I also didn’t put myself out there for things – like applying for the Walt Disney World Moms Panel.  But then I lost weight and found courage.  I can’t tell you how happy I am that I did.

I didn’t know my quality of life was as poor as it was until it got better.  And it did.

So, yep, there have been a lot of pitfalls in my journey through gastric bypass.  But the days when I’m flying high make every small stumble worth it.

Kale Chips – There Just Might Be Something to Healthier Eating

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So, you know when you’re on a diet, you start missing food.  You may not have even eaten all that much of it when you weren’t dieting, but as soon as you feel like you can’t have something, it becomes The. Most. Important. Food. EVER.

Chips are kind of that food for me.  I could go from birthday party to birthday party and rarely think about eating a potato chip or a Dorito.  But put my fat arse on a diet and tell me things like chips are a forbidden food, and I won’t rest until I have some.  So there.

But today, I’m here to tell you that my chip crisis has been solved!  Thanks to my fabulous friend Faith, I have discovered the joys of Kale Chips!  Yes, that’s right, kale.  As in the green, curly, leafy stuff that you move off to the side of your plate and act like you don’t see it there.  Someone once described the taste of kale to me as a cross between a brussels sprout and asparagus.  I once described kale to them as something I’m not eating, even in the event of an apocalypse, where the only thing that survives on this earth is me and kale.  So how can calling something this nasty “chip” make it so appealing?

Before attempting, I grilled Faith on the important stuff – taste, texture, and kid rating.  It all sounded positive, so I picked up an enormous bunch of kale at the grocery store and figured I’d give it a try.  If nothing else, it was $2 towards my free Easter ham from the local ShopRite.  And honestly, if they’re terrible, it’s not my fault – kale is supposed to be terrible.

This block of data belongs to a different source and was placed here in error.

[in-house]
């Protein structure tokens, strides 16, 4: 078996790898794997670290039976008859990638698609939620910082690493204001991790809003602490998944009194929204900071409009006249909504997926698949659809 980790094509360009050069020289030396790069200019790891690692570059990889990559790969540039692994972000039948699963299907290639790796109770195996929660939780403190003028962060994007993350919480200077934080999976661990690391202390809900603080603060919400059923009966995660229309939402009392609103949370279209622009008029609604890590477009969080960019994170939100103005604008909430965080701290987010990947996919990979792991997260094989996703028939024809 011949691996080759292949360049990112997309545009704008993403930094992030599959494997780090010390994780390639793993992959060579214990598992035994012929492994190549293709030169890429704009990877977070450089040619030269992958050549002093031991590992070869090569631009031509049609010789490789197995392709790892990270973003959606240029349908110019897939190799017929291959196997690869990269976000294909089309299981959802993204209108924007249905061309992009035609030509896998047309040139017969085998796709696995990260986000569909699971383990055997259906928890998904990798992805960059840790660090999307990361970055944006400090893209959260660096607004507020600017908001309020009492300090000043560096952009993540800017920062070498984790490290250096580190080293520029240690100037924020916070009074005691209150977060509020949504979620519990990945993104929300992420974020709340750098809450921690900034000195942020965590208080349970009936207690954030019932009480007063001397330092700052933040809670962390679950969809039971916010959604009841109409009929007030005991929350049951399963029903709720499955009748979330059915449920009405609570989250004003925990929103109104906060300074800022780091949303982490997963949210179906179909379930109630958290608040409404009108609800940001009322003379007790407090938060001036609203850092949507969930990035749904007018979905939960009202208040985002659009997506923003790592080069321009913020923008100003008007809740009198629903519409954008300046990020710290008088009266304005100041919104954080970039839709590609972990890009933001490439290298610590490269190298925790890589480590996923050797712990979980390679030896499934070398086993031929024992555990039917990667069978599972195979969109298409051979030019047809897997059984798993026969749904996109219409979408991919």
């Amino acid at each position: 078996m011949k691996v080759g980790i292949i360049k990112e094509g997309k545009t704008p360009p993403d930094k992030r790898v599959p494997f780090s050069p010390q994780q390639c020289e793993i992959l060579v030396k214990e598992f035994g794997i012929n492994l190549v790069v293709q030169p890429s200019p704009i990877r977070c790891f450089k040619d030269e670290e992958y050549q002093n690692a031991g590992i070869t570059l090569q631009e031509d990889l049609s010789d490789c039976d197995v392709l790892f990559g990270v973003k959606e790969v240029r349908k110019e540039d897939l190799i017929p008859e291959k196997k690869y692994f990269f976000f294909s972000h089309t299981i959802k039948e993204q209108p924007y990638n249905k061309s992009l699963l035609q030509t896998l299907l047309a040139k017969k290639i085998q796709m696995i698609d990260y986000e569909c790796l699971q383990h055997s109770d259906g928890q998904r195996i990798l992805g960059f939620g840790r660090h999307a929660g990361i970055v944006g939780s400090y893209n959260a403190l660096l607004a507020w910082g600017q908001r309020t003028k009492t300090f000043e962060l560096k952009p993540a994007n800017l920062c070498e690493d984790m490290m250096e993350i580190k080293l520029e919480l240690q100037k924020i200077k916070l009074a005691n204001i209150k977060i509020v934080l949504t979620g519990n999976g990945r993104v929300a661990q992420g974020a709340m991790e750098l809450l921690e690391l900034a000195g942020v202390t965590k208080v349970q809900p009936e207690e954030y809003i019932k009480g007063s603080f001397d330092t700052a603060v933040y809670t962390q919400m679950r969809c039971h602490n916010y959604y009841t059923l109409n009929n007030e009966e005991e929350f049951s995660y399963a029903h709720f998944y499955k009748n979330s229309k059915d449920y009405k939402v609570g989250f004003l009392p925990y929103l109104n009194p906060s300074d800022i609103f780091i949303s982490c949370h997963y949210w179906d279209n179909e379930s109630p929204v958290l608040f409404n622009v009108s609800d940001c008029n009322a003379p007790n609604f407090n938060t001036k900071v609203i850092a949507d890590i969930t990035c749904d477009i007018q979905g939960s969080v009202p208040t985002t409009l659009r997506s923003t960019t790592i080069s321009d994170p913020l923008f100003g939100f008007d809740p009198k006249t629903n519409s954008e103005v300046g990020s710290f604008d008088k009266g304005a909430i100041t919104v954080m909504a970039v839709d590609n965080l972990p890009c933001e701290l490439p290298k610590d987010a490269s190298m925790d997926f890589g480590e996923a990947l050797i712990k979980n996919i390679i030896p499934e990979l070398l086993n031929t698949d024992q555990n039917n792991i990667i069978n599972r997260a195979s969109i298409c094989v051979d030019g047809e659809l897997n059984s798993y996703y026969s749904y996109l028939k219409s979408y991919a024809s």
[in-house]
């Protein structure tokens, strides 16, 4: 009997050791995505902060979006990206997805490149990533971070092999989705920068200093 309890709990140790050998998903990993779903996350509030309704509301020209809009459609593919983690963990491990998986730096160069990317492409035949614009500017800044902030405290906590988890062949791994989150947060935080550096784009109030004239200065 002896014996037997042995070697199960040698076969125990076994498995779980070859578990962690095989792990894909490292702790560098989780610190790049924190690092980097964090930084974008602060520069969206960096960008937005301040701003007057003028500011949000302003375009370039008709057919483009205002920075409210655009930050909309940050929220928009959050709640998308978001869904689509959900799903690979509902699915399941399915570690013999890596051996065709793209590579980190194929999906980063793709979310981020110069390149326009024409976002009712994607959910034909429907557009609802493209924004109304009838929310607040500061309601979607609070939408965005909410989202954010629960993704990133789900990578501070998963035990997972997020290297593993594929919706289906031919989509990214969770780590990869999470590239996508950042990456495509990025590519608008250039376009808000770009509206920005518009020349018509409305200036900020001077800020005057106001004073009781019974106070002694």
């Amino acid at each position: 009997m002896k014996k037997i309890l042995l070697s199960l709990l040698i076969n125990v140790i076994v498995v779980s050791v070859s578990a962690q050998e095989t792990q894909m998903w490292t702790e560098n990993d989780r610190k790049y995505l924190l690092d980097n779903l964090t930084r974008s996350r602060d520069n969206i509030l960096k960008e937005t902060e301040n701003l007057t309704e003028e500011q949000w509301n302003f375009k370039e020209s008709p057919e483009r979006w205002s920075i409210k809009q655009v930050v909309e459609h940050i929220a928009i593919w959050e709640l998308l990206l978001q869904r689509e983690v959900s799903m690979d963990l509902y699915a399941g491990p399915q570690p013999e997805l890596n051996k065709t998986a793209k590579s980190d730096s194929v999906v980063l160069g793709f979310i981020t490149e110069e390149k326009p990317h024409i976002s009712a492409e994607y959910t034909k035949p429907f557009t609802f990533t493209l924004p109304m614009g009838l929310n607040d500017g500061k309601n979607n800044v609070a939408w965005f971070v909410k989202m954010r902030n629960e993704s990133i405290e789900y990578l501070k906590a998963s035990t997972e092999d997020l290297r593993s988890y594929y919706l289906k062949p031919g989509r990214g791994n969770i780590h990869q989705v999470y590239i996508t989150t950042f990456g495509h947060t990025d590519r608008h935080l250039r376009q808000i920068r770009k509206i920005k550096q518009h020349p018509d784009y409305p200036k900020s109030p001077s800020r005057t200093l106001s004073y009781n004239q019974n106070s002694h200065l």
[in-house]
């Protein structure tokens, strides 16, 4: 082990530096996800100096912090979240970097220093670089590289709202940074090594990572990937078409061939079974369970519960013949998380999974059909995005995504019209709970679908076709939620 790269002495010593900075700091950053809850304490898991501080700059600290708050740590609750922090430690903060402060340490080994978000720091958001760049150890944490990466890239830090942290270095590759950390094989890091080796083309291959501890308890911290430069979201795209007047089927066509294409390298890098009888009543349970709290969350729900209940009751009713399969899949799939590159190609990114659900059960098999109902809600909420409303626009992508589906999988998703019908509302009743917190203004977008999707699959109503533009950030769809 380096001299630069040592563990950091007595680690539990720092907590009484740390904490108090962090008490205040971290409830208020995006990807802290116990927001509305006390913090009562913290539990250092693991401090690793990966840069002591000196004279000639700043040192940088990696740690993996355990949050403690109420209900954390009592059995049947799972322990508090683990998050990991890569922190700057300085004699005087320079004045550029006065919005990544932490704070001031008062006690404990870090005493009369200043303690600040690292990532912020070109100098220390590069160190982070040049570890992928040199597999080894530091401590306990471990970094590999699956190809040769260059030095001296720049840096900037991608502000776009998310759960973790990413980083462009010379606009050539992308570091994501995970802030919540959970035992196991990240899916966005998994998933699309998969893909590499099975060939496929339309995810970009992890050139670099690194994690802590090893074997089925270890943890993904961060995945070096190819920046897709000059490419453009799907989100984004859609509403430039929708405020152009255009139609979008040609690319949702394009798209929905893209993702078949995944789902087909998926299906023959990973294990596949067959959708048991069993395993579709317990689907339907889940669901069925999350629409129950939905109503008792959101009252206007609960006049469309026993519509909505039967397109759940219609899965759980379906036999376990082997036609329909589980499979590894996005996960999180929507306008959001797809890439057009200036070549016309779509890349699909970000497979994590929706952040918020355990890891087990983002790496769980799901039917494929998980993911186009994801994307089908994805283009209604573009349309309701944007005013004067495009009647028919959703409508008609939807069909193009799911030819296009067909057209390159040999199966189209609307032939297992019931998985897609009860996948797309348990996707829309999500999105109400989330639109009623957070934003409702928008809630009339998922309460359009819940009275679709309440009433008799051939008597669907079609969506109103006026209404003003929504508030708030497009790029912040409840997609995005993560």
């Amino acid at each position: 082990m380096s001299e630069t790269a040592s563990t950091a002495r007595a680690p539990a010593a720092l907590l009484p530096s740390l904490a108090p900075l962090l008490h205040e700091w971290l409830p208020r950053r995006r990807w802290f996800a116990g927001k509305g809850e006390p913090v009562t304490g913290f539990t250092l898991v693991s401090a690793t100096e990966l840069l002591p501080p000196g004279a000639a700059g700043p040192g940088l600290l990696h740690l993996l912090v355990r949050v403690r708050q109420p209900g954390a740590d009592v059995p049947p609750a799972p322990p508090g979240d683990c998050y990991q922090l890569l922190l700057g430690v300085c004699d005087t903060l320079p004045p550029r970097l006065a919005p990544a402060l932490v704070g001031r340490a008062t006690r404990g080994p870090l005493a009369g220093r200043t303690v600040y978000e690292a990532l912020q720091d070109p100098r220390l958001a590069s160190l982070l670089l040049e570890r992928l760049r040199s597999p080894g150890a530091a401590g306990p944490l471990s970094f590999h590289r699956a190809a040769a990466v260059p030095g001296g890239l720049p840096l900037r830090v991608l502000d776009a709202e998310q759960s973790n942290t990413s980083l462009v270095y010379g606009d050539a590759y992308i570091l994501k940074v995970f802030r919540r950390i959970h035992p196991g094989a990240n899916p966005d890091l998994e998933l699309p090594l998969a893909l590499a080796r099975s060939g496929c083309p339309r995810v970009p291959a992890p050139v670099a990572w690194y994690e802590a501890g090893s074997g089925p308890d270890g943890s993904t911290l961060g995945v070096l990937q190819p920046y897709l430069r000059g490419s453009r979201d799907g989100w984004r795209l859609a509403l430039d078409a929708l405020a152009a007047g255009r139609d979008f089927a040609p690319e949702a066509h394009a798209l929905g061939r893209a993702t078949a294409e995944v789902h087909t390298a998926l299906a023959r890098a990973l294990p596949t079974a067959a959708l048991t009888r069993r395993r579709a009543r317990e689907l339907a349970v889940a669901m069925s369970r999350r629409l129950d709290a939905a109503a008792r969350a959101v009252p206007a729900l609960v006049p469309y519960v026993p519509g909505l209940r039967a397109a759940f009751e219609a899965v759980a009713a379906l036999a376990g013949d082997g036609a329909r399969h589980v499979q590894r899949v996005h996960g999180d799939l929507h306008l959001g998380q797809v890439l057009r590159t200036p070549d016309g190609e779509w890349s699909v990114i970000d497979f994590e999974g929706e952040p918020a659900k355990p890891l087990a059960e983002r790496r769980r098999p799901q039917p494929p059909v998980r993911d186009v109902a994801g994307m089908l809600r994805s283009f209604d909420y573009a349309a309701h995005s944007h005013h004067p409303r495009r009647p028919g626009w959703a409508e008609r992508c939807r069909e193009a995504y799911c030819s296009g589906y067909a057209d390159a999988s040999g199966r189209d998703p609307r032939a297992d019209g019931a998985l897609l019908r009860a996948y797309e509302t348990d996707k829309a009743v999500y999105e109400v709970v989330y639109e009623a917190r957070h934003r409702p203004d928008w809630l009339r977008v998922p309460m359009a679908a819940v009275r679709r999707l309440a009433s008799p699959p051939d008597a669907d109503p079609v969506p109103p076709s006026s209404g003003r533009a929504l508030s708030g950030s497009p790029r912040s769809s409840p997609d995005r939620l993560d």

These were oh my gosh so easy to make.  You wash and thoroughly dry your kale leaves, and separate them from the thick vein that runs through the middle.

When you’ve finished, rip any big pieces into bite sized (chip sized!!) pieces.

My $2 bunch looked like quite a bit of kale, especially when ripped into pieces.  Don’t worry.  The mound of kale will soon be reduced dramatically.

Once your kale is clean, cut, and ripped, you drizzle olive oil and some seasoning on it.  I used just sea salt on most of it, but on a small batch, I used Garlic Bread Sprinkle from McCormick.  It contains a little garlic powder and a tiny bit of parmesan cheese, and is great to make garlic bread or to sprinkle on popcorn or vegetables.

I tossed the kale in a big bowl in the olive oil and seasonings, although you could probably just as easily use a cooking spray.  When I was sure I’d gotten some of the seasoning on each piece, I put them on a flat cookie sheet lined with parchment paper.

In the oven at 350 degrees, my chips were ready in just about 12 minutes.  They should be crispy but not burnt (the crispier they get, the more delicate they are, and the curly parts get crumbly).  They are delicate and crispy, and I’m not sure which I loved more – the salted ones or the garlicked ones.  Both are absolutely delicious.

Now, you can certainly make these less healthy by adding too much oil or the parmesan cheese (which really was just a tiny amount in what I used), but kale on it’s own has only about 25 calories in a cup.  Even if you add olive oil and salt, you still have a snack that’s less than 3 grams of fat and under 60 calories.  Compared to the over 150 calories and nearly 11 grams of fat in an ounce of potato chips, and you’ve got a healthy, kid friendly snack that you won’t have to sneak around to eat once you tell people you’re dieting!